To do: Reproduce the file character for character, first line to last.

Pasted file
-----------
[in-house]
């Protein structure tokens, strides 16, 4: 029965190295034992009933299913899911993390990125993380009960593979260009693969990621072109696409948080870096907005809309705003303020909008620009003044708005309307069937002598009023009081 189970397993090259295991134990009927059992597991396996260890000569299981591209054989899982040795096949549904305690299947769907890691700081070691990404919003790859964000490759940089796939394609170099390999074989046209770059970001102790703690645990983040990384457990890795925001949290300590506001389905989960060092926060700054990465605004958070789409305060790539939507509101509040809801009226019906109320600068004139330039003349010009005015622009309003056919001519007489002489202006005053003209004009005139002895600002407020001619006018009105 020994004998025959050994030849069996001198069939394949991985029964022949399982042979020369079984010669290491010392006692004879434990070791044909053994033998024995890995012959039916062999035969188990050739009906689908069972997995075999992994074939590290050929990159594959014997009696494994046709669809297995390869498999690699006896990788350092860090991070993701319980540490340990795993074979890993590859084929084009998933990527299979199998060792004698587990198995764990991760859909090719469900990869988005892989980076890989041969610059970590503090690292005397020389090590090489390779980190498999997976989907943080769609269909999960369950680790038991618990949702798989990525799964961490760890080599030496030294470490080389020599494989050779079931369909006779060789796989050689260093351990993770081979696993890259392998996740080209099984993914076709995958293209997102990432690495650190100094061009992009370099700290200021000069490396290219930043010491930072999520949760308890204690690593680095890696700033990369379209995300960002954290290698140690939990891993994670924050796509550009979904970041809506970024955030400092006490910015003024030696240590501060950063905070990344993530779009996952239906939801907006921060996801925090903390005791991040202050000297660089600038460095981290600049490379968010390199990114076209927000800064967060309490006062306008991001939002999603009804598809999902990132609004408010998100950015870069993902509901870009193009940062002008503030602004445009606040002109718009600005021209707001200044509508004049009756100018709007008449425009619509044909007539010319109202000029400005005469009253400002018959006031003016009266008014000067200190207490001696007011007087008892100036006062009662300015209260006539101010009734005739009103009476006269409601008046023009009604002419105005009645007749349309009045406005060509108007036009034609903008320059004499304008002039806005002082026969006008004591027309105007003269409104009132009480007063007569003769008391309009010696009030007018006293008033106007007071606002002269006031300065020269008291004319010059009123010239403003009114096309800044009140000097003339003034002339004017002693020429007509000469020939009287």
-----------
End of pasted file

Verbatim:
[in-house]
């Protein structure tokens, strides 16, 4: 029965190295034992009933299913899911993390990125993380009960593979260009693969990621072109696409948080870096907005809309705003303020909008620009003044708005309307069937002598009023009081 189970397993090259295991134990009927059992597991396996260890000569299981591209054989899982040795096949549904305690299947769907890691700081070691990404919003790859964000490759940089796939394609170099390999074989046209770059970001102790703690645990983040990384457990890795925001949290300590506001389905989960060092926060700054990465605004958070789409305060790539939507509101509040809801009226019906109320600068004139330039003349010009005015622009309003056919001519007489002489202006005053003209004009005139002895600002407020001619006018009105 020994004998025959050994030849069996001198069939394949991985029964022949399982042979020369079984010669290491010392006692004879434990070791044909053994033998024995890995012959039916062999035969188990050739009906689908069972997995075999992994074939590290050929990159594959014997009696494994046709669809297995390869498999690699006896990788350092860090991070993701319980540490340990795993074979890993590859084929084009998933990527299979199998060792004698587990198995764990991760859909090719469900990869988005892989980076890989041969610059970590503090690292005397020389090590090489390779980190498999997976989907943080769609269909999960369950680790038991618990949702798989990525799964961490760890080599030496030294470490080389020599494989050779079931369909006779060789796989050689260093351990993770081979696993890259392998996740080209099984993914076709995958293209997102990432690495650190100094061009992009370099700290200021000069490396290219930043010491930072999520949760308890204690690593680095890696700033990369379209995300960002954290290698140690939990891993994670924050796509550009979904970041809506970024955030400092006490910015003024030696240590501060950063905070990344993530779009996952239906939801907006921060996801925090903390005791991040202050000297660089600038460095981290600049490379968010390199990114076209927000800064967060309490006062306008991001939002999603009804598809999902990132609004408010998100950015870069993902509901870009193009940062002008503030602004445009606040002109718009600005021209707001200044509508004049009756100018709007008449425009619509044909007539010319109202000029400005005469009253400002018959006031003016009266008014000067200190207490001696007011007087008892100036006062009662300015209260006539101010009734005739009103009476006269409601008046023009009604002419105005009645007749349309009045406005060509108007036009034609903008320059004499304008002039806005002082026969006008004591027309105007003269409104009132009480007063007569003769008391309009010696009030007018006293008033106007007071606002002269006031300065020269008291004319010059009123010239403003009114096309800044009140000097003339003034002339004017002693020429007509000469020939009287």